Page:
The Church of England, Print Networks and the Book of Common Prayer in Atlantic Canada, c. 1750-c. 1830

Hardwick, Joseph (2020) The Church of England, Print Networks and the Book of Common Prayer in Atlantic Canada, c. 1750-c. 1830. In: Reappraisals of British Colonisation in Atlantic Canada, 1700-1930. Edinburgh University Press, Edinburgh, pp. 93-112. ISBN 9781474459037, 9781474459068, 9781474459051

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Abstract

The Church of England has featured only intermittently in histories of Atlantic Canada. Scholars focus on Roman Catholics and those Protestant evangelical groups – Baptists, Presbyterians and Methodists – that supposedly injected a democratic and dynamic element to the region's religious scene. When it is discussed, the Church of England appears as a conservative and cumbersome institution, one that had struggled with financial and recruitment problems from its foundation in the early eighteenth century. In the mid-1830s, for example, two-thirds of New Brunswick's eighty Anglican parishes lacked resident clergy. Mission work to indigenous communities was rarely prioritised, and the determination of churchmen to replicate old world traditions in new world environments, ‘everything from the parish church to the Book of Common Prayer's set services’, meant Anglicanism extended itself unsurely in frontier environments.

Yet historians who focus on the Church's financial difficulties and recruit-ment troubles paint too bleak a picture of Anglican fortunes in the Atlantic Canadian region. It was the Church of England that made an early and vital contribution to the development of higher education in Nova Scotia with the establishment of King's College, Windsor, in 1789. The Church was also a more popular, adaptable and rooted institution than historians have appreciated. The Church's historic relationship to the British Crown (prayers for the monarch were offered in Anglican churches every Sunday), coupled with its accessible forms of worship, made attendance at Anglican places of worship undemanding and a strategic choice for many. The Anglican bishopric established at Nova Scotia in 1787 was a new kind of non-political or ‘limited’ episcopate specially adapted to colonial conditions. Michael Gauvreau's research also shows that the region was home to a uniquely lay-orientated and cosmopolitan Church. Both the clergy and the congregations they served were ethnically diverse, and as in colonial America, Canadian congregations wielded considerable power over church property and the appointment of clergy. Calvin Hollett, writing on Newfoundland fishing communities, has highlighted the strength of a ‘popular’, ‘vernacular’ or ‘evangelical Anglicanism’: this was a religion that emphasised ‘the word’ and that was not dependent on bishops, clergy or institutional churches.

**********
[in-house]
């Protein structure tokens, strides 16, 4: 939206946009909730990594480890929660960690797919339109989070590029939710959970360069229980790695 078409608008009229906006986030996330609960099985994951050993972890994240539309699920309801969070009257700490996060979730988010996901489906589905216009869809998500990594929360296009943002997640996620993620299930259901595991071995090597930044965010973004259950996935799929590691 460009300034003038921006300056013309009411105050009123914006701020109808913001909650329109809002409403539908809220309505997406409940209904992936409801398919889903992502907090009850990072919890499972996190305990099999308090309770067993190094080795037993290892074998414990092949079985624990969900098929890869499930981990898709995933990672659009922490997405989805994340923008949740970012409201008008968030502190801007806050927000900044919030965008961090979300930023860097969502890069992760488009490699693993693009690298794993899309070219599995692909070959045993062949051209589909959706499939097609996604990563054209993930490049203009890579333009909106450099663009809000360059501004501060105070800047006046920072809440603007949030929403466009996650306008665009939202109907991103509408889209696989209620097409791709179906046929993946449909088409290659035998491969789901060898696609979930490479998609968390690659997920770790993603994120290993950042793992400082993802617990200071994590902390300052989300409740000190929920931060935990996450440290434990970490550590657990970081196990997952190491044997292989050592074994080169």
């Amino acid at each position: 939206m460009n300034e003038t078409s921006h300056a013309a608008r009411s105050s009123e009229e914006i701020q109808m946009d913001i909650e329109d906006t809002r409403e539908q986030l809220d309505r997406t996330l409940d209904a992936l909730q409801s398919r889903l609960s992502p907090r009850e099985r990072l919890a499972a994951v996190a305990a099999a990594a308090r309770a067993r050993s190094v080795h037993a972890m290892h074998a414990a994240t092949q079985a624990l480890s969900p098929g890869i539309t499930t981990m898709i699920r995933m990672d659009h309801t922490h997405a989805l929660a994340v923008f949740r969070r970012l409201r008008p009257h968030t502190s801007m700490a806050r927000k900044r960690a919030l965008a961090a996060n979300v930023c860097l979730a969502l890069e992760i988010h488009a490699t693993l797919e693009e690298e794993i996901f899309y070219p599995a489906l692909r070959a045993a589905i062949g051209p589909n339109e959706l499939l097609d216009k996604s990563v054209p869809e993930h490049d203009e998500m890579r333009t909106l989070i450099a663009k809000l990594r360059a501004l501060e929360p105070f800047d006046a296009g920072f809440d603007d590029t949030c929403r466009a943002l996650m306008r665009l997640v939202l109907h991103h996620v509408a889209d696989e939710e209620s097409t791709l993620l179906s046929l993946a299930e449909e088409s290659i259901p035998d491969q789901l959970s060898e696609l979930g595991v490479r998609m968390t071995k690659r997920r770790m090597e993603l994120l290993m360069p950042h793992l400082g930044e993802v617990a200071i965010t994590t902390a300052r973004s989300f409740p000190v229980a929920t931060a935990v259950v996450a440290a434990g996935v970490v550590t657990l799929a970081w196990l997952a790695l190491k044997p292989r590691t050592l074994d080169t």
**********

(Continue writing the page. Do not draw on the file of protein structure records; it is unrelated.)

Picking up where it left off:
Item Type: Book Section
Subjects: V300 History by topic
V600 Theology and Religious studies
Department: Faculties > Arts, Design and Social Sciences > Humanities
Depositing User: Paul Burns
Date Deposited: 05 Jun 2019 10:02
Last Modified: 08 Feb 2021 16:30
URI: http://nrl.northumbria.ac.uk/id/eprint/39494

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